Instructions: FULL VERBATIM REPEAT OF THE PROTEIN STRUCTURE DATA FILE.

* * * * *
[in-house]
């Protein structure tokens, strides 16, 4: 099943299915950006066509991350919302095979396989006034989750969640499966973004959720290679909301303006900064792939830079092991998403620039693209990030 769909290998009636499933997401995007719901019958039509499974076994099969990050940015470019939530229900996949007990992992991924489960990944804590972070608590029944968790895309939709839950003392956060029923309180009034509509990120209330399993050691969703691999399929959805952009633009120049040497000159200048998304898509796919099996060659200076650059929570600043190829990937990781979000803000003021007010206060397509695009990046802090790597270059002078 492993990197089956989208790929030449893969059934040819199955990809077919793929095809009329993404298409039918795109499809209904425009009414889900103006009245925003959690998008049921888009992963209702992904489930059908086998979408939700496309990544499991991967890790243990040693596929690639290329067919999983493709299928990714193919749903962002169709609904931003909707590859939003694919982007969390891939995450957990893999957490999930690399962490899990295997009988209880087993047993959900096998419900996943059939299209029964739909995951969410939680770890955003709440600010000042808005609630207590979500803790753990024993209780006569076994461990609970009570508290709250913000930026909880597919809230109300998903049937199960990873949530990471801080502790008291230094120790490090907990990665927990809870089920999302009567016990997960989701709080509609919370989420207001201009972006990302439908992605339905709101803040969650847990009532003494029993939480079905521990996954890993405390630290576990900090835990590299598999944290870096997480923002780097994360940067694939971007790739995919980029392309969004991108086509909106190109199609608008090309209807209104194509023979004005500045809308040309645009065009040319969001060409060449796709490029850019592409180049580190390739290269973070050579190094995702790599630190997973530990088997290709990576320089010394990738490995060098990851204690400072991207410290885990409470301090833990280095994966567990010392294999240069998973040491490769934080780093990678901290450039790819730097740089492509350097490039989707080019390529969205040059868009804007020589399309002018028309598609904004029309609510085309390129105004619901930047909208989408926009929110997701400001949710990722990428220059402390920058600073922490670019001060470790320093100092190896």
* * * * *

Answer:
[in-house]
């Protein structure tokens, strides 16, 4: 099943299915950006066509991350919302095979396989006034989750969640499966973004959720290679909301303006900064792939830079092991998403620039693209990030 769909290998009636499933997401995007719901019958039509499974076994099969990050940015470019939530229900996949007990992992991924489960990944804590972070608590029944968790895309939709839950003392956060029923309180009034509509990120209330399993050691969703691999399929959805952009633009120049040497000159200048998304898509796919099996060659200076650059929570600043190829990937990781979000803000003021007010206060397509695009990046802090790597270059002078 492993990197089956989208790929030449893969059934040819199955990809077919793929095809009329993404298409039918795109499809209904425009009414889900103006009245925003959690998008049921888009992963209702992904489930059908086998979408939700496309990544499991991967890790243990040693596929690639290329067919999983493709299928990714193919749903962002169709609904931003909707590859939003694919982007969390891939995450957990893999957490999930690399962490899990295997009988209880087993047993959900096998419900996943059939299209029964739909995951969410939680770890955003709440600010000042808005609630207590979500803790753990024993209780006569076994461990609970009570508290709250913000930026909880597919809230109300998903049937199960990873949530990471801080502790008291230094120790490090907990990665927990809870089920999302009567016990997960989701709080509609919370989420207001201009972006990302439908992605339905709101803040969650847990009532003494029993939480079905521990996954890993405390630290576990900090835990590299598999944290870096997480923002780097994360940067694939971007790739995919980029392309969004991108086509909106190109199609608008090309209807209104194509023979004005500045809308040309645009065009040319969001060409060449796709490029850019592409180049580190390739290269973070050579190094995702790599630190997973530990088997290709990576320089010394990738490995060098990851204690400072991207410290885990409470301090833990280095994966567990010392294999240069998973040491490769934080780093990678901290450039790819730097740089492509350097490039989707080019390529969205040059868009804007020589399309002018028309598609904004029309609510085309390129105004619901930047909208989408926009929110997701400001949710990722990428220059402390920058600073922490670019001060470790320093100092190896």